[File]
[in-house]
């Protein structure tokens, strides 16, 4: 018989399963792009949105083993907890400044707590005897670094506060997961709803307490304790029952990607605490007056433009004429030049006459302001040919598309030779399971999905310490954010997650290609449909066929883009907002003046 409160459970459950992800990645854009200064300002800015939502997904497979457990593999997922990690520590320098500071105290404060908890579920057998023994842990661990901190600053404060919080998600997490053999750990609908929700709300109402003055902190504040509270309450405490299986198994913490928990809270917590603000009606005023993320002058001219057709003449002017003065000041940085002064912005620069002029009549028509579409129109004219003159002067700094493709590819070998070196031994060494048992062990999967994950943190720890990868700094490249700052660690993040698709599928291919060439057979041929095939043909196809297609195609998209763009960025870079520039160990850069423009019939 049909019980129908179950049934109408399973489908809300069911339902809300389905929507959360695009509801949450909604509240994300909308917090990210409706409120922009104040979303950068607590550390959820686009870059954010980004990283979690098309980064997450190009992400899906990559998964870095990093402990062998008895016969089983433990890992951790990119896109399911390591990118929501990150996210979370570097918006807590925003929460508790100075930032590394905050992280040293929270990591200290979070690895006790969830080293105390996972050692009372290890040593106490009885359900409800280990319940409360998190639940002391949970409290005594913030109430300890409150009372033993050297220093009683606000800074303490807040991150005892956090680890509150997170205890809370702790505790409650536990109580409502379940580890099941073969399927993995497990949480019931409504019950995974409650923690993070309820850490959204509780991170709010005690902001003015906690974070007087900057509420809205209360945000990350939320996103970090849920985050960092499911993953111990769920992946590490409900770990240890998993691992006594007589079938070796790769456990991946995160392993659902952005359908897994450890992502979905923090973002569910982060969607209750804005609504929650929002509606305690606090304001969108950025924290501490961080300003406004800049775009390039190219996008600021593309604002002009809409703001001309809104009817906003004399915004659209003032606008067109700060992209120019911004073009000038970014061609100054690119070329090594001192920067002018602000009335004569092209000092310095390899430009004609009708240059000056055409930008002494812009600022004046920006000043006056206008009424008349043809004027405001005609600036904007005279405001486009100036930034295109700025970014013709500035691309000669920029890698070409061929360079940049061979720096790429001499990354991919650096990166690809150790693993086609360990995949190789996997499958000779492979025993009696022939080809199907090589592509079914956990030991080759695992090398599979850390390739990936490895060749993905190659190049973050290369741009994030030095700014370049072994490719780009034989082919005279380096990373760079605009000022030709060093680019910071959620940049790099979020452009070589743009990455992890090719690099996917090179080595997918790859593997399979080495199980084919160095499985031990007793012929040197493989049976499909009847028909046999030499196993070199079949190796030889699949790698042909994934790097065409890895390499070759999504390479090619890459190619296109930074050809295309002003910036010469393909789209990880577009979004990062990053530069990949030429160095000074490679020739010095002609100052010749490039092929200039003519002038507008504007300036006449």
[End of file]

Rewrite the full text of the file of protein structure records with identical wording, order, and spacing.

[in-house]
């Protein structure tokens, strides 16, 4: 018989399963792009949105083993907890400044707590005897670094506060997961709803307490304790029952990607605490007056433009004429030049006459302001040919598309030779399971999905310490954010997650290609449909066929883009907002003046 409160459970459950992800990645854009200064300002800015939502997904497979457990593999997922990690520590320098500071105290404060908890579920057998023994842990661990901190600053404060919080998600997490053999750990609908929700709300109402003055902190504040509270309450405490299986198994913490928990809270917590603000009606005023993320002058001219057709003449002017003065000041940085002064912005620069002029009549028509579409129109004219003159002067700094493709590819070998070196031994060494048992062990999967994950943190720890990868700094490249700052660690993040698709599928291919060439057979041929095939043909196809297609195609998209763009960025870079520039160990850069423009019939 049909019980129908179950049934109408399973489908809300069911339902809300389905929507959360695009509801949450909604509240994300909308917090990210409706409120922009104040979303950068607590550390959820686009870059954010980004990283979690098309980064997450190009992400899906990559998964870095990093402990062998008895016969089983433990890992951790990119896109399911390591990118929501990150996210979370570097918006807590925003929460508790100075930032590394905050992280040293929270990591200290979070690895006790969830080293105390996972050692009372290890040593106490009885359900409800280990319940409360998190639940002391949970409290005594913030109430300890409150009372033993050297220093009683606000800074303490807040991150005892956090680890509150997170205890809370702790505790409650536990109580409502379940580890099941073969399927993995497990949480019931409504019950995974409650923690993070309820850490959204509780991170709010005690902001003015906690974070007087900057509420809205209360945000990350939320996103970090849920985050960092499911993953111990769920992946590490409900770990240890998993691992006594007589079938070796790769456990991946995160392993659902952005359908897994450890992502979905923090973002569910982060969607209750804005609504929650929002509606305690606090304001969108950025924290501490961080300003406004800049775009390039190219996008600021593309604002002009809409703001001309809104009817906003004399915004659209003032606008067109700060992209120019911004073009000038970014061609100054690119070329090594001192920067002018602000009335004569092209000092310095390899430009004609009708240059000056055409930008002494812009600022004046920006000043006056206008009424008349043809004027405001005609600036904007005279405001486009100036930034295109700025970014013709500035691309000669920029890698070409061929360079940049061979720096790429001499990354991919650096990166690809150790693993086609360990995949190789996997499958000779492979025993009696022939080809199907090589592509079914956990030991080759695992090398599979850390390739990936490895060749993905190659190049973050290369741009994030030095700014370049072994490719780009034989082919005279380096990373760079605009000022030709060093680019910071959620940049790099979020452009070589743009990455992890090719690099996917090179080595997918790859593997399979080495199980084919160095499985031990007793012929040197493989049976499909009847028909046999030499196993070199079949190796030889699949790698042909994934790097065409890895390499070759999504390479090619890459190619296109930074050809295309002003910036010469393909789209990880577009979004990062990053530069990949030429160095000074490679020739010095002609100052010749490039092929200039003519002038507008504007300036006449």